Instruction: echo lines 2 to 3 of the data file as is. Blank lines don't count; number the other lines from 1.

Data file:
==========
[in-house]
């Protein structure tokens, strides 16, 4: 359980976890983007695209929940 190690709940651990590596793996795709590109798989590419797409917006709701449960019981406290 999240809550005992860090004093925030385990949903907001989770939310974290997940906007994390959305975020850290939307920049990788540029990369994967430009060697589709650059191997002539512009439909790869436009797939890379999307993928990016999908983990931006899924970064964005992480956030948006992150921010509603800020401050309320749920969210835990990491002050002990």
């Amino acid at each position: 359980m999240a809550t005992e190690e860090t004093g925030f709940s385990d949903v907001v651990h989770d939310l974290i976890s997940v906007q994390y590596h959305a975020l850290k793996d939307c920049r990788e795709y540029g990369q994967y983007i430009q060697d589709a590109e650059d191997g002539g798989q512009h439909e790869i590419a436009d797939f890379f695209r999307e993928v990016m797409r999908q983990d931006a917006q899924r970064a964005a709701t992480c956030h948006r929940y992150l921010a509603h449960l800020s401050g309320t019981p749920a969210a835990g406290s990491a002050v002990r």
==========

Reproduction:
């Protein structure tokens, strides 16, 4: 359980976890983007695209929940 190690709940651990590596793996795709590109798989590419797409917006709701449960019981406290 999240809550005992860090004093925030385990949903907001989770939310974290997940906007994390959305975020850290939307920049990788540029990369994967430009060697589709650059191997002539512009439909790869436009797939890379999307993928990016999908983990931006899924970064964005992480956030948006992150921010509603800020401050309320749920969210835990990491002050002990």
């Amino acid at each position: 359980m999240a809550t005992e190690e860090t004093g925030f709940s385990d949903v907001v651990h989770d939310l974290i976890s997940v906007q994390y590596h959305a975020l850290k793996d939307c920049r990788e795709y540029g990369q994967y983007i430009q060697d589709a590109e650059d191997g002539g798989q512009h439909e790869i590419a436009d797939f890379f695209r999307e993928v990016m797409r999908q983990d931006a917006q899924r970064a964005a709701t992480c956030h948006r929940y992150l921010a509603h449960l800020s401050g309320t019981p749920a969210a835990g406290s990491a002050v002990r």